The following reflection from Pastor Grace Hackney was originally posted on the Spirited Life blog in January 2010 and is re-posted here with her permission. Pastor Hackney was a Group 1 Spirited Life participant and is an elder in the Corridor District of the NCCUMC.
I want to be a healthy pastor. I know that mind, body and spirit are tightly interwoven. I know that God wants me to be healthy, whole, undivided. I learned as a child that my body was a temple of the Holy Spirit. But I also learned that we are clay pots, easily broken, able to be used even with cracks. I know from experience that sometimes we are better vessels for the Holy Spirit when we are broken; it is only then that we can get ourselves out of the way and make room for the mighty Spirit of God to work.
I want to be a healthy pastor, in the fullest sense of the word. I was a Health and Physical Education major and captain of the field hockey team. As a young adult I ran a marathon. I married an exercise physiologist. As a young mother, I kept our children away from sodas and fast food and turned off the television except for special occasions.
I want to be a healthy pastor.
Last month I found myself sitting in the dentist’s chair with my mouth stretched open for a full two and a half hours as I received two gold crowns for Christmas. As I lay there unable to speak or move, my mind took me to the past seven years as a full-time elder in the church. “How has ministry changed me?” I pondered.
As a Wesleyan, I would like to say I have moved at least a little bit closer to perfection, or that I have at least glimpsed moments of perfection as I have pastored, preached, prodded, and otherwise served as shepherd of this flock.
Mouth stretched open, I counted the ways my body has changed in seven years: two gold crowns, fifteen added pounds, more gray hair. I have moved from perimenopause to menopause in seven years. I have sweated during the prayer of confession and bled as I broke the Body of Christ. I have joined the apostle Paul in sleepless nights and the Council has been witness to my mood swings, far surpassing those of pubescent girls.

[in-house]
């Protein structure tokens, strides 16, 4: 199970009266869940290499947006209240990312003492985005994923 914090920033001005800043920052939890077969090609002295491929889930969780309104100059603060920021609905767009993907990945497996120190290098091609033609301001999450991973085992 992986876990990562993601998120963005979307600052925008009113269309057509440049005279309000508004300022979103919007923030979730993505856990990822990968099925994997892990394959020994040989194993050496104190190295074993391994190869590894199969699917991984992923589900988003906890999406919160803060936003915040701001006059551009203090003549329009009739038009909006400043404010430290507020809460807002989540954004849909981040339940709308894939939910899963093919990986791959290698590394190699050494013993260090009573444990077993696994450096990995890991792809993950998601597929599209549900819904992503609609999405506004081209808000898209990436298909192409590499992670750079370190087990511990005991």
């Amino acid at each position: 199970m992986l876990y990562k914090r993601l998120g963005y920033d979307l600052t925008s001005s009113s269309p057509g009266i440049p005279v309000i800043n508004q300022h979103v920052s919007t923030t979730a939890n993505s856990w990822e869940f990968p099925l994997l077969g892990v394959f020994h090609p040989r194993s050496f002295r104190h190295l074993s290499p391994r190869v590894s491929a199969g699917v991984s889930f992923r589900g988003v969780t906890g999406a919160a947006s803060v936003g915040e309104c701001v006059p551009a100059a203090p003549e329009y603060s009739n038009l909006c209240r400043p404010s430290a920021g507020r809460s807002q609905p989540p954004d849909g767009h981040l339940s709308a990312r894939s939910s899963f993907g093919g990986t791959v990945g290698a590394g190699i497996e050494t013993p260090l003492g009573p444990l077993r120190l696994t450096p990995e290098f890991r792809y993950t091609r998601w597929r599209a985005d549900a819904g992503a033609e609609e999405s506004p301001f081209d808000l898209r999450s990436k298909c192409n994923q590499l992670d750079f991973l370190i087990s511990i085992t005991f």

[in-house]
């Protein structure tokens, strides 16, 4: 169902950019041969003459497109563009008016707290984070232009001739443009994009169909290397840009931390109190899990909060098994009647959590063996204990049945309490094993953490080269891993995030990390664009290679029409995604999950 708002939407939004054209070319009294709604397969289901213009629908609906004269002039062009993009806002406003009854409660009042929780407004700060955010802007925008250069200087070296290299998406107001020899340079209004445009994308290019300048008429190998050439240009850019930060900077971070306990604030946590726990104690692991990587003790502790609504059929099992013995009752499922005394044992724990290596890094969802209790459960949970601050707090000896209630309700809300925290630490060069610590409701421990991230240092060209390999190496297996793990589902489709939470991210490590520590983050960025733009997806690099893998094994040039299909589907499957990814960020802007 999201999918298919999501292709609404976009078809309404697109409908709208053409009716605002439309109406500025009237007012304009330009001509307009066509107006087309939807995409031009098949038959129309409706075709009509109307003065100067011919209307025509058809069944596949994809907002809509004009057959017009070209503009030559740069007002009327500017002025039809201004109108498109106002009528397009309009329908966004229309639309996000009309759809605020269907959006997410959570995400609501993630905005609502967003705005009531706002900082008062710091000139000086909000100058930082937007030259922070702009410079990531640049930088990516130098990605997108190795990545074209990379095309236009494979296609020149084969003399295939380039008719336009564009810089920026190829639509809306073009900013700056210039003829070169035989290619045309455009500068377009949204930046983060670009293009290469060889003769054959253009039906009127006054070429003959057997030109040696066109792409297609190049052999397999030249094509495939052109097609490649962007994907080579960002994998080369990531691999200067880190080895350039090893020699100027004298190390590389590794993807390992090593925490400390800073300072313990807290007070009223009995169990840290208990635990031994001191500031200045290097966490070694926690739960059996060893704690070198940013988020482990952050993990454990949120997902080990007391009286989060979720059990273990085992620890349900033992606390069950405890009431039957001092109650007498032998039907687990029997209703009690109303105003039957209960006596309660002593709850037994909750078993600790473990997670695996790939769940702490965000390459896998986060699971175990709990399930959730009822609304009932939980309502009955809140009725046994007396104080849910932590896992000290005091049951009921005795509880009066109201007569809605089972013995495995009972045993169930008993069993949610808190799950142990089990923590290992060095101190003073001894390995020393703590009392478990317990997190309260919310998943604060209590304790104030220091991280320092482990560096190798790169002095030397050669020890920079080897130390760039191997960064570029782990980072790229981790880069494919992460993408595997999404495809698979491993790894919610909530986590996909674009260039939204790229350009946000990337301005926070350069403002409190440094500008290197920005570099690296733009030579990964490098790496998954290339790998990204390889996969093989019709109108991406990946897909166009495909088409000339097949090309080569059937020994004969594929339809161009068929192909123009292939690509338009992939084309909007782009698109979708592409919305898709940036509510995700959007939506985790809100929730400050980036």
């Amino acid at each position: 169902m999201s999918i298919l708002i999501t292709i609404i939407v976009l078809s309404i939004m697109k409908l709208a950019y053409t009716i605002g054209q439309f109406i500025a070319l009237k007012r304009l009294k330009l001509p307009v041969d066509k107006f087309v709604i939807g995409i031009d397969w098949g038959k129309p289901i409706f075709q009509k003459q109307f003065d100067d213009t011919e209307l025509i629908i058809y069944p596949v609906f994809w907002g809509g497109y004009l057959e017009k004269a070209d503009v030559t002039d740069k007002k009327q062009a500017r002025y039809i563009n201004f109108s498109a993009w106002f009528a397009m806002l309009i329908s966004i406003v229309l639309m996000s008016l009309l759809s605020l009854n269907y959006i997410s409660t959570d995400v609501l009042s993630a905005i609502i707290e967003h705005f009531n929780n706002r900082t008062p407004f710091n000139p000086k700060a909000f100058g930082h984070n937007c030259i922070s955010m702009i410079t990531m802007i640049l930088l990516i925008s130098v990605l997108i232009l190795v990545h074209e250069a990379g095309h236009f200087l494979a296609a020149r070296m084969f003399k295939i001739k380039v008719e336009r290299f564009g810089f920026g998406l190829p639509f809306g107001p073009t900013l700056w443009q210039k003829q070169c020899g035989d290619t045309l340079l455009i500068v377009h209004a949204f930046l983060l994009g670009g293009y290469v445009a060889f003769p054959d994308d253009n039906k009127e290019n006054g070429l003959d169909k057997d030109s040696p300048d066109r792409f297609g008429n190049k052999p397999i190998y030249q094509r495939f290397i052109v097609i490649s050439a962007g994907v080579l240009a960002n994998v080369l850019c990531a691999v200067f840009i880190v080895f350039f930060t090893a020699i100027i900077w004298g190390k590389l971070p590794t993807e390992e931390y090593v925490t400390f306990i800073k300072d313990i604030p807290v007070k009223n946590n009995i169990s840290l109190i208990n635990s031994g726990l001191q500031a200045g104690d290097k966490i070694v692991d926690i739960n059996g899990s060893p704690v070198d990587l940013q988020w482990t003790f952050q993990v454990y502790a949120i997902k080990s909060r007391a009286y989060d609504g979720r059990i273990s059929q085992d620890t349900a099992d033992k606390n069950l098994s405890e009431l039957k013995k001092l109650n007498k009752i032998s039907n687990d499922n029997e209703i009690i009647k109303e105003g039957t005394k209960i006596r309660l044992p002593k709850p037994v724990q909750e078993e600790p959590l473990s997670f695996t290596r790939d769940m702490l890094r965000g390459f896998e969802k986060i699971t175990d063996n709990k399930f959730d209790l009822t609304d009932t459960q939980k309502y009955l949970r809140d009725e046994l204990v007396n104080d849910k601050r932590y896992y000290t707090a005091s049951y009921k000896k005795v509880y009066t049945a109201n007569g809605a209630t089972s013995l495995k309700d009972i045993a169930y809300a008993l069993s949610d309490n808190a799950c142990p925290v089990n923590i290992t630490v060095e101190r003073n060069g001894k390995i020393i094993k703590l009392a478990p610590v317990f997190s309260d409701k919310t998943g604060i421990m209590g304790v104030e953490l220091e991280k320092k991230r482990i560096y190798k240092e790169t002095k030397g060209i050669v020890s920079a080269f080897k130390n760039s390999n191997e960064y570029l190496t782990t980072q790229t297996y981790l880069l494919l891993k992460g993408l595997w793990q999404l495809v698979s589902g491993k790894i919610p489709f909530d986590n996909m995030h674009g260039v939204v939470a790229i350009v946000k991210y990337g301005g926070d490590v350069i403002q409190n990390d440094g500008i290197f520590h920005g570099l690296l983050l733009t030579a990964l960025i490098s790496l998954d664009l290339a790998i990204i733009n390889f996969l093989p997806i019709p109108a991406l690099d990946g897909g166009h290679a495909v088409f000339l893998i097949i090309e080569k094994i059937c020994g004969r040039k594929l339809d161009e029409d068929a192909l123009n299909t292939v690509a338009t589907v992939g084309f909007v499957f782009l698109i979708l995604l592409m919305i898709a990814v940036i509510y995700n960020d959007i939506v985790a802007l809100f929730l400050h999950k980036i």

I want to be a healthy pastor. I tell the congregation that I cannot live into my baptism until they live into their baptisms. I cannot be healthy unless they are committed to my health. I tell them, “it takes a community to practice Sabbath.” The reverse is also true: they cannot live into their baptisms unless I live into my ordination; they cannot be a healthy congregation unless I am committed to their health. We need each other as we seek to be healthy, in the fullest sense of the word.
Wendell Berry has famously said that the smallest unit of health is community. Being a pastor is teaching me that. Women in their 50s are going to go through menopause and are probably going to have dental issues just as surely as teenagers are going to have acne. How we live with each other during these stages of life can be witness to our love of God and neighbor. It means that as pastors, we are fully human, and only striving for the spark of the Divine. It means that daily, we must step off the pedestals our parishioners try to put us on and into the muck and mire of living together. It means we make appointments with ourselves to walk, to ponder, to garden, to knit. It means we care what our church potlucks look like. It means we don’t bring a pound cake to the Trustees meeting because we love George, who is diabetic, and love doesn’t tempt one another.
I want to be a healthy pastor. I wonder if the salvation of the world is actually dependent upon our commitment to each other: body, mind, and soul. I wonder what Church would look like if we really believed that God loved us so much that he gave us his Son so that we could all be healthy, so that we could love one another so much that it would really matter what we ate, how we used our time, how we lived our lives together. I wonder if the non-Christian world would see us and say, “See how those Christians love one another?!”
I want to be a healthy pastor. Will you help me?